Federal reform should be grounded in a concrete set of articulable core policy goals that are stated and advanced by Congress. The goals should include:
- Create clarity and consistency between state and federal policy while protecting existing state and local cannabis regulatory programs;
- Support social and economic equity programs by allowing those businesses to engage in interstate commerce; and
- Advance labor protections and public health and safety through limitations on large corporations, corporate consolidation, and monopolization.
Below are specific policy components aimed at advancing these goals that should be included as a component of federal cannabis legalization legislation.
Proposal #1: Explicitly allow existing state cannabis laws to operate as designed and without disruption. Congress should specifically state that it does not intend to preempt, prohibit, or otherwise limit any state law, regulation, or requirement regardless of whether the state law affects interstate commerce or favors in state interests. This will allow state programs aimed at fostering equity, protecting workers’ ability to organize, including requiring labor peace agreement, and supporting small businesses and their employees, to continue.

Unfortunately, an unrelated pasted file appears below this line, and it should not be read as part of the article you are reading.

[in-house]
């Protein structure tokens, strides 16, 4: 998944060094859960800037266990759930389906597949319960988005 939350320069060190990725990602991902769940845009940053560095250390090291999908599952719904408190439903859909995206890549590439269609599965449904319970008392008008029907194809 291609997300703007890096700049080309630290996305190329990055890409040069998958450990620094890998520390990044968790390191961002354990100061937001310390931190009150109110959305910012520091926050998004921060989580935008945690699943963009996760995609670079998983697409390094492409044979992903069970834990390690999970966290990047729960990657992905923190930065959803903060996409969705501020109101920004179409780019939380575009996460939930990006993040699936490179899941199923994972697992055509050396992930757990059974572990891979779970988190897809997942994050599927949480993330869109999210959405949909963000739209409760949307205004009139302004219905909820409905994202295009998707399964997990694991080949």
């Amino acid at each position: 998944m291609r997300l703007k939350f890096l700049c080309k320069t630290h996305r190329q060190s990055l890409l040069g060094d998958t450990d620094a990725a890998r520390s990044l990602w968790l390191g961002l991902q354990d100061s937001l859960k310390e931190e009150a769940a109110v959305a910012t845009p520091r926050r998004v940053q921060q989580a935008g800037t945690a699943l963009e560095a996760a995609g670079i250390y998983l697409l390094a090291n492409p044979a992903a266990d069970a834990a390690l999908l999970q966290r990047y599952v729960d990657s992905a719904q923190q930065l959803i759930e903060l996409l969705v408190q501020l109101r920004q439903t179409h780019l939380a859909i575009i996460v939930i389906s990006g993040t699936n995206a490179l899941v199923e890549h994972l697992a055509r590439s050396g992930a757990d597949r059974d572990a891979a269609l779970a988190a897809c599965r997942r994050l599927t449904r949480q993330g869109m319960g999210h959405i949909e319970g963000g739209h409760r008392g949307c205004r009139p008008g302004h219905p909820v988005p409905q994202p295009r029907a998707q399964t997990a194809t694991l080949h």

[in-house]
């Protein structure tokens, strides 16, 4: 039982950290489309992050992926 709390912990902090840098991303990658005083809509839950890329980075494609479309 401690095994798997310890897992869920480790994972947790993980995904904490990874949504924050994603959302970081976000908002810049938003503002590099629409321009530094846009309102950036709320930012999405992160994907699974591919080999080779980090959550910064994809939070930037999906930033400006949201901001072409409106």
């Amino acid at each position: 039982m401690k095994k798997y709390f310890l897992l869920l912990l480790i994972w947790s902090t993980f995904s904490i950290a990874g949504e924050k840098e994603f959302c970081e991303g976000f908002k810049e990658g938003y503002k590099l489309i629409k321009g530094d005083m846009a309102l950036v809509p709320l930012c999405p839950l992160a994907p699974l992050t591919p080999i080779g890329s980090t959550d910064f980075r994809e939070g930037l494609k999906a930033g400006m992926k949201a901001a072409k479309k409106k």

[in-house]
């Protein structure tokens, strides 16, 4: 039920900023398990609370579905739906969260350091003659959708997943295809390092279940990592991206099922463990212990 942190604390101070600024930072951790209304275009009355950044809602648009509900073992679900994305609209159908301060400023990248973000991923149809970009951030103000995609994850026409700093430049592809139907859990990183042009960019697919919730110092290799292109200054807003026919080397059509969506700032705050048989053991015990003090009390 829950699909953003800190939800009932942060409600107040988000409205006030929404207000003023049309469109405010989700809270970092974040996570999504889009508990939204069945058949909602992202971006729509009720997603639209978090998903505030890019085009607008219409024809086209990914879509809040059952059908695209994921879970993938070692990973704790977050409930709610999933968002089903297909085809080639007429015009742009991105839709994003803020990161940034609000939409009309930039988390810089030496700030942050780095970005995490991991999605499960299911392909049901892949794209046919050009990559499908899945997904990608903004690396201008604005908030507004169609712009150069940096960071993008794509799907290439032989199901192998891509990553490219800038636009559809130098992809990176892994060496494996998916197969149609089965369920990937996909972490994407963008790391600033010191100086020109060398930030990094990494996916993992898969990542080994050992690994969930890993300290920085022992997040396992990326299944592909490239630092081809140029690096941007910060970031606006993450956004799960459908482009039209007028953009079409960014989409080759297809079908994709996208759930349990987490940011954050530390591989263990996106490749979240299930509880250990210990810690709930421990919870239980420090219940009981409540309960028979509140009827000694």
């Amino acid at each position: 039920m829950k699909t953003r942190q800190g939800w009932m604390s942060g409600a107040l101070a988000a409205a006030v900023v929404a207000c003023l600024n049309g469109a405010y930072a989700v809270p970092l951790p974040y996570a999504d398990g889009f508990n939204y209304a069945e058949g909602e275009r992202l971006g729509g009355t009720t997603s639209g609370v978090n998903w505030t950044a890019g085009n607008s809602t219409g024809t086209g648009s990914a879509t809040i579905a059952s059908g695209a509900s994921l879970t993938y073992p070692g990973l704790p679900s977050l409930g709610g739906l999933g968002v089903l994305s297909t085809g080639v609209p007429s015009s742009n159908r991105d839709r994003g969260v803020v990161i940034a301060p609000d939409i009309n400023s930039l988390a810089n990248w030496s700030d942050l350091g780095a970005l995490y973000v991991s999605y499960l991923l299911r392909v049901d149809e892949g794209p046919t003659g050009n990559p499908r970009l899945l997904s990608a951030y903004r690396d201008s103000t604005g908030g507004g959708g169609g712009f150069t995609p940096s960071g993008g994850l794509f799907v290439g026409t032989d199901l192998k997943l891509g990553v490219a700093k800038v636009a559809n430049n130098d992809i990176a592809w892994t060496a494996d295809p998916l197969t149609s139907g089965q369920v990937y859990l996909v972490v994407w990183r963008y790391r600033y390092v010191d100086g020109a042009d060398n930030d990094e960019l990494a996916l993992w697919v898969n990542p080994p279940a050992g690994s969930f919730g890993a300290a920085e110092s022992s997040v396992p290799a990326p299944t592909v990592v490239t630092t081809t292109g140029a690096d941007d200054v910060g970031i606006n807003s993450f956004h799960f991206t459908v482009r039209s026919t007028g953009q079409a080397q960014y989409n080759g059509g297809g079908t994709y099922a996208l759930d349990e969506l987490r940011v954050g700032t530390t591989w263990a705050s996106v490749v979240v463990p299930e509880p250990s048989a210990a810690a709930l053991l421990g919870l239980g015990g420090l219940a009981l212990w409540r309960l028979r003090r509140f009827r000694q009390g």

Proposal #2: Allow bona-fide social equity businesses, small businesses, and worker-owned businesses to engage in interstate commerce. Congress should establish an interstate cannabis commerce registration. The registration should only be available to entities licensed under state law programs aimed at: 1) creating diversity in the cannabis industry; 2) providing support and opportunity to economically disadvantaged individuals, veterans, or individuals and communities most affected by cannabis prohibition and enforcement; or 3) protecting workers, the ability of workers to organize, and worker-owned businesses. This will give an advantage to these entities by allowing them to engage in interstate commerce.
Proposal #3: Limit Large Corporations. Congress should include a number of mechanisms to reduce the number of large business and the prevention of market consolidation and monopolization of the market, including restrictions on size and ownership to prevent excessive consolidation through mergers and acquisitions; anti-monopoly provisions; and limitations on tax deductions and credits for advertising and marketing expenses.